Although she did not mention any name, the narrative in the Twitter thread and information made available to this paper clearly shows she was referring to Ms Mordi.
“You have to be a different level of callous to be parading yourself as the brain behind other people’s blood, sweat and tears. Even Satan no do reach like this. But congratulations, big congrats. Now, what next? It’s been over a year already…when is the world going to see your next big thing? Or have you run out of creative juices? Need more geniuses who aren’t just poster boys/girls to latch onto like the blood-sucking parasite that you are?
“You can fool your minions and the gullible media but deep down you know your brain could never operate at this level, you don’t have the range. Call me bitter but who would be happy watching an opportunist claim what belongs to other hard workers?
“I’ll much rather be bitter than be a talentless fluke. Like my good friend will always say, bullshit can get you to the top but it won’t keep you there. So fuck your congratulations and your apathetic pep talks. You and the dishonourable bastard deserve each other!,” she wrote.
How I came on board for the investigation – Kiki Mordi
The media reached out to Ms Mordi for comments but she redirected our reporter to a previous social media post, wherein she narrated how she came on board for the project.
“When I came on board, I didn’t even know I was going to end up being the reporter and lead investigator. I was just happy to help. This story is personal to me. I was happy to play my small part. I didn’t hustle or apply or pitch or beg for this position.”
“I just kept proving how useful, brilliant and professional I was. My hard work should never erase another’s, everyone worked hard, every one delivered,” she posted on Twitter.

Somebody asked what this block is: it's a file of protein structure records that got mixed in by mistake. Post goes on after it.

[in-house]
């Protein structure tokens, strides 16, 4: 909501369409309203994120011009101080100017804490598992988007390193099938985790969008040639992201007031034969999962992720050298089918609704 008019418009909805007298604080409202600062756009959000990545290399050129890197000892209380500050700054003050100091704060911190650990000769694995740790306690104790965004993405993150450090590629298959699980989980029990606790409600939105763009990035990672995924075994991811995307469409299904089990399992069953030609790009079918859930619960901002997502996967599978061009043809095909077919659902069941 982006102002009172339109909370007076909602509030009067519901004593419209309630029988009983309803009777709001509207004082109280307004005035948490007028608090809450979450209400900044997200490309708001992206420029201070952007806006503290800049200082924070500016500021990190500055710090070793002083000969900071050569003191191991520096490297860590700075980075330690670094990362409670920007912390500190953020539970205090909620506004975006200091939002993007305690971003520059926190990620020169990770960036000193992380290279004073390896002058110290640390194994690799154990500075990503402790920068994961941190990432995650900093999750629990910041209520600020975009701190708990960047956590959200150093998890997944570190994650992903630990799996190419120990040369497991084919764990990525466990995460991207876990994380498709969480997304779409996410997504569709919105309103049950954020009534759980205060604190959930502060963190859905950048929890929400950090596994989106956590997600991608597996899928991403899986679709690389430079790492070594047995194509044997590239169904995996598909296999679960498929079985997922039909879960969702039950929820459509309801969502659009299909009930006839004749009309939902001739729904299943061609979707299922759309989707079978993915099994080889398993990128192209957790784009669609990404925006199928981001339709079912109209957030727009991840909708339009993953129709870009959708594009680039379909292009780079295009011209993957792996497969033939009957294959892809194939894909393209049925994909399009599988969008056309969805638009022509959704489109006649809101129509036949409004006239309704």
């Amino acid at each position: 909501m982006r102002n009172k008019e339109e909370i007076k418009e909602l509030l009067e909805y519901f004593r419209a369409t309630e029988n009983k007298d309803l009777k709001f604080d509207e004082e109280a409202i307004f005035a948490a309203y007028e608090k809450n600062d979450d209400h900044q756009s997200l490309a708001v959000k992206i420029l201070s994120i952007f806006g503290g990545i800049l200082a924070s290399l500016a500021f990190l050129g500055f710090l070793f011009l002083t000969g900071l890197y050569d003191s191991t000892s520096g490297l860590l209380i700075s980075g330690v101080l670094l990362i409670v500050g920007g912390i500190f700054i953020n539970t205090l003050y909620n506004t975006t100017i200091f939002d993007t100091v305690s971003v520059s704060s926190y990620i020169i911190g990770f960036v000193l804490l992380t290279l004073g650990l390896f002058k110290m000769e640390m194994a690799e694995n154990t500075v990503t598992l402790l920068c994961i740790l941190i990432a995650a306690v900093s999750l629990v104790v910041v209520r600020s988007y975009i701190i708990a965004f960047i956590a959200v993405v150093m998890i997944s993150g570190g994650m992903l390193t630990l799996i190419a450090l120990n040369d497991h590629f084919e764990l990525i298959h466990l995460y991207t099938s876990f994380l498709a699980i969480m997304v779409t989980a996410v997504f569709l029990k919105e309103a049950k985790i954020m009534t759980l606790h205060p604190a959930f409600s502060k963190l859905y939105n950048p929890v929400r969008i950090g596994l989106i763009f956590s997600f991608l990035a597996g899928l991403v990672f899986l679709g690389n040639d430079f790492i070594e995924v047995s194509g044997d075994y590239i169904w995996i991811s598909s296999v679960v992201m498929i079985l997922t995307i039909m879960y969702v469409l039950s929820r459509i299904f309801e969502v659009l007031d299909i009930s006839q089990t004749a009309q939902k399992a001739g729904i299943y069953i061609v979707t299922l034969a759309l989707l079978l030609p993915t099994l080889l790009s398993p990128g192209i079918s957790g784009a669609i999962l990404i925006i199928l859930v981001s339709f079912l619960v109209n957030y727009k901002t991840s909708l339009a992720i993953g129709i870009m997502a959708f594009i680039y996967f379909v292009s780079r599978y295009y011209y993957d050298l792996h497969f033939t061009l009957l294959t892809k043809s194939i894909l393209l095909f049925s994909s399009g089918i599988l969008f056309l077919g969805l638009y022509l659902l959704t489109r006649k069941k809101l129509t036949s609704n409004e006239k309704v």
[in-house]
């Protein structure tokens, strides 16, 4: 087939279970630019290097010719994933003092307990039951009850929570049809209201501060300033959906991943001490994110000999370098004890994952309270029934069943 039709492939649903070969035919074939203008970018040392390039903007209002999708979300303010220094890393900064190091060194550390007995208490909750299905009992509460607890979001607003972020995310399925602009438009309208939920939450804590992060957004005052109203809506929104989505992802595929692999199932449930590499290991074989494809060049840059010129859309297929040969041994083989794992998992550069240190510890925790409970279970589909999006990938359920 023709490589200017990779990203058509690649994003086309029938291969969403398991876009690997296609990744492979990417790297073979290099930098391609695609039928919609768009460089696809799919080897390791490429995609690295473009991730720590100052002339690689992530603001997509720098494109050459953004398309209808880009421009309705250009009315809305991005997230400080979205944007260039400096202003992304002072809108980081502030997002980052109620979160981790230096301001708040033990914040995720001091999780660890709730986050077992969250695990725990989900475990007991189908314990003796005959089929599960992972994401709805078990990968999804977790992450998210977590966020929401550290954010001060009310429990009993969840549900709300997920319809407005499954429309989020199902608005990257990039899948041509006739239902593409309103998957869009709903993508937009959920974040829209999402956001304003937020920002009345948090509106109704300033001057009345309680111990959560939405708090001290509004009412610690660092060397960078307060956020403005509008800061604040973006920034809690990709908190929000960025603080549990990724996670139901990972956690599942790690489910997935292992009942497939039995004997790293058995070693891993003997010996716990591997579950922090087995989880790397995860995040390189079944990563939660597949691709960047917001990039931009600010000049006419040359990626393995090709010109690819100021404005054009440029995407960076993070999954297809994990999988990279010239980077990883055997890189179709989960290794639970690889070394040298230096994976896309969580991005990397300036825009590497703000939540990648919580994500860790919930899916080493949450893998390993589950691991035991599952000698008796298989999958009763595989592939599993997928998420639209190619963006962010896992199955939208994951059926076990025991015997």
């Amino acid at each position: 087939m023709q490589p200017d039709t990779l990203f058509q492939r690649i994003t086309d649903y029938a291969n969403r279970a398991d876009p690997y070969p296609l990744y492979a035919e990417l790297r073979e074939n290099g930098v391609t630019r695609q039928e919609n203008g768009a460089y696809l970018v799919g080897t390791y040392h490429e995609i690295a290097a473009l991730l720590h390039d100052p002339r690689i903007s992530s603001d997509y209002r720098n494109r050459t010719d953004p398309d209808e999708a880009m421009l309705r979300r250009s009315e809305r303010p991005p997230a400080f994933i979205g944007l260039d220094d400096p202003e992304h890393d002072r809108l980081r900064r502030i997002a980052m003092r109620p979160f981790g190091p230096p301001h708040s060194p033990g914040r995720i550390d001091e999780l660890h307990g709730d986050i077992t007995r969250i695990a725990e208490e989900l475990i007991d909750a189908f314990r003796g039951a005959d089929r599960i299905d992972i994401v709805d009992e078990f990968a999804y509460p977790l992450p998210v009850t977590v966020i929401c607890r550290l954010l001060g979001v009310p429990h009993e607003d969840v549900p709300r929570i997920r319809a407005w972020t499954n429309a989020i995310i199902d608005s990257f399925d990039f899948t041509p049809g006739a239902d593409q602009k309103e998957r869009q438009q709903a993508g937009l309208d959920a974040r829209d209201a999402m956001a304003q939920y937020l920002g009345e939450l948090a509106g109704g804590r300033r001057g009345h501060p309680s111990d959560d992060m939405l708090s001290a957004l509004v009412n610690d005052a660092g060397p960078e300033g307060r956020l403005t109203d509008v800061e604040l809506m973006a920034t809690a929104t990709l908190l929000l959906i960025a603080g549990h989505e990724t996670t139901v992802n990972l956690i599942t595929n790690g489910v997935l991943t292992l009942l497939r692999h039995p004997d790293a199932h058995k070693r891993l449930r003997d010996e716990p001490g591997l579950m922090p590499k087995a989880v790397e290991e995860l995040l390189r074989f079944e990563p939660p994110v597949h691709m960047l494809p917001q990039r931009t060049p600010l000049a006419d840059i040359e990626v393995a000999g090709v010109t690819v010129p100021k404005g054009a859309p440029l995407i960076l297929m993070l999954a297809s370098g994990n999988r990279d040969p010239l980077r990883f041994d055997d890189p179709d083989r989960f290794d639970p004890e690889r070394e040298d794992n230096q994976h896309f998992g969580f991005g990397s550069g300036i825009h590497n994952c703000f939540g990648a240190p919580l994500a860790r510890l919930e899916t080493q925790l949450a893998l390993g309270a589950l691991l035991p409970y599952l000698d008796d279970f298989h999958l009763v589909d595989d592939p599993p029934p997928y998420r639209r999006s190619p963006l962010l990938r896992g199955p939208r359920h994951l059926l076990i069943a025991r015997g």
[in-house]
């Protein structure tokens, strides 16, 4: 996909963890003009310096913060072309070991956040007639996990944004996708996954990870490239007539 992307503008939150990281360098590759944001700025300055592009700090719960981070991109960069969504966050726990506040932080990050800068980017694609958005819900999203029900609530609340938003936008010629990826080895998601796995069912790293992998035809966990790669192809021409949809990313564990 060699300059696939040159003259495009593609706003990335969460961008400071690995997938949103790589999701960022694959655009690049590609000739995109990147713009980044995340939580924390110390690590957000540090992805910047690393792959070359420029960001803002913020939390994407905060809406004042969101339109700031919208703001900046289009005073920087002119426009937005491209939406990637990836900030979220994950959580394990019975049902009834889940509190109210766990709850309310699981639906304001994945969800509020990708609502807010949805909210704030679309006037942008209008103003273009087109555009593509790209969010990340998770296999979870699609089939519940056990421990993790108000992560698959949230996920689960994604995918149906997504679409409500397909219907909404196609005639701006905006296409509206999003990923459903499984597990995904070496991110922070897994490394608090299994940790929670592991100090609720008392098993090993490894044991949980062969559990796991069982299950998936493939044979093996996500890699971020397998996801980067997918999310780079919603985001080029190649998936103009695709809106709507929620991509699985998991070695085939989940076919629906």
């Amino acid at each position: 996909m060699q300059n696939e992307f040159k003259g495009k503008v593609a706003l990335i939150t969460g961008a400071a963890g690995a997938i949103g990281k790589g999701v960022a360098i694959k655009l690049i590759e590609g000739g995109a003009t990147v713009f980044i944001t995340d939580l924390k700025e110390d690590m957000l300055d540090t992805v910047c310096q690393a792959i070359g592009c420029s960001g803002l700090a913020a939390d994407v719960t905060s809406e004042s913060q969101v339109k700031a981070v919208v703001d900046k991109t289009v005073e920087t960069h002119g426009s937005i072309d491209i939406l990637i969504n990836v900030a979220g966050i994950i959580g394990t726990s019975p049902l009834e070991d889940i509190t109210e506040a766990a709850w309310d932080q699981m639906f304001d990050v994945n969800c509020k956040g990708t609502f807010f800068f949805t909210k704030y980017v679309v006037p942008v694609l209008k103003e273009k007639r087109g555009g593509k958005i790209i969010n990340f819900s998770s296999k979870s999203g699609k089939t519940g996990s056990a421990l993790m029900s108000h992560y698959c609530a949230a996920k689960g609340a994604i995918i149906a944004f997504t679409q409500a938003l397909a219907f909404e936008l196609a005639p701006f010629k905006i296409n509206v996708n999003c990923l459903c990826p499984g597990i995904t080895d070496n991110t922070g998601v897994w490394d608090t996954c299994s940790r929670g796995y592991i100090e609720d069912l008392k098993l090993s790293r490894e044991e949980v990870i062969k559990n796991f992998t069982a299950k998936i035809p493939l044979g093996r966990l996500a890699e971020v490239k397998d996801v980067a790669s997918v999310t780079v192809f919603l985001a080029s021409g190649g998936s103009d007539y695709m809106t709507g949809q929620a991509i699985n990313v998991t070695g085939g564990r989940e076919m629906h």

On who truly pitched the story, Ms Mordi stated that most comments BBC received after releasing an Africa Eye “Sweet Codeine” documentary led them to the sexual harassment story.
“I said this on Twitter, in my interviews, on the actual film. I never hid this from anyone and I certainly never stole anyone’s story or credits.”
She added that the first phase of research was already ongoing before she joined the team, confirming what one of our sources had told us.
“There were leads already and in fact, I was one of the leads (another funny story). Most of the other journalists were staff. So do you see how wild it is to accuse me of coming from outside to steal a BBC’s staff story?”
Regarding Ms Obidiebube’s tweets, Ms Mordi said, although she can sense that there are real emotions, she cannot respond to the accusations because she was not named in the post.
Ms Obidiebube attempted to take her life on Sunday after she unveiled that her name was replaced with an unknown “Kemi Alabi” in the documentary.
At exactly 1:41 p.m., the reporter posted on Twitter asking for people’s opinion on cyanide and ricin, two poisonous substances.
“cyanide or ricin?” she asked.
Thirty-five minutes after the post, she posted a video of herself crying and begging her audience for forgiveness.
“Started reading newspapers as a pretend news anchor when I was just a little girl. All I wanted to do with my life was to be the next Christiane Amanpour or Anas Aremeyaw. Forgive me someday but it’s better this way,” she captioned the video.
The ‘way’ referred to in the post, the media later found out, was a reference to suicide.
“We at General Hospital now and they gave her an Antidote, she’s still in pains but she’s stable now,” a Twitter user, Josh, announced after rescuing her.
“We are deeply concerned about the welfare of our colleague Ogechi Obidiebube. Ogechi is receiving treatment in hospital and we are providing as much support as we can to her and her family. We request that people respect their privacy at this difficult time,” the BBC said when reached for comment about the Ms Obidiebube suicide attempt.